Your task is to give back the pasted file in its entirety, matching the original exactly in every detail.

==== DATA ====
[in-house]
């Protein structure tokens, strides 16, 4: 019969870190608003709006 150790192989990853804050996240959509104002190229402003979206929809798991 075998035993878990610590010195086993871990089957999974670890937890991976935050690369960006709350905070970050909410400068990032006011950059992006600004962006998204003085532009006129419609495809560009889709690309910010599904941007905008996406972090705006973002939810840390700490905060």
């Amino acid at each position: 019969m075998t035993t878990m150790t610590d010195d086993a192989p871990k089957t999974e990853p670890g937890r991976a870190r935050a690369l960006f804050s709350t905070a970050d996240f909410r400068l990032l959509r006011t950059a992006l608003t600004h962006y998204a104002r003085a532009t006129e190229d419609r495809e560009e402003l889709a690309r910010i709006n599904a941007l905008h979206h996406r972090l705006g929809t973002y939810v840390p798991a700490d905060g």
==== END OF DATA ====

[in-house]
């Protein structure tokens, strides 16, 4: 019969870190608003709006 150790192989990853804050996240959509104002190229402003979206929809798991 075998035993878990610590010195086993871990089957999974670890937890991976935050690369960006709350905070970050909410400068990032006011950059992006600004962006998204003085532009006129419609495809560009889709690309910010599904941007905008996406972090705006973002939810840390700490905060």
């Amino acid at each position: 019969m075998t035993t878990m150790t610590d010195d086993a192989p871990k089957t999974e990853p670890g937890r991976a870190r935050a690369l960006f804050s709350t905070a970050d996240f909410r400068l990032l959509r006011t950059a992006l608003t600004h962006y998204a104002r003085a532009t006129e190229d419609r495809e560009e402003l889709a690309r910010i709006n599904a941007l905008h979206h996406r972090l705006g929809t973002y939810v840390p798991a700490d905060g």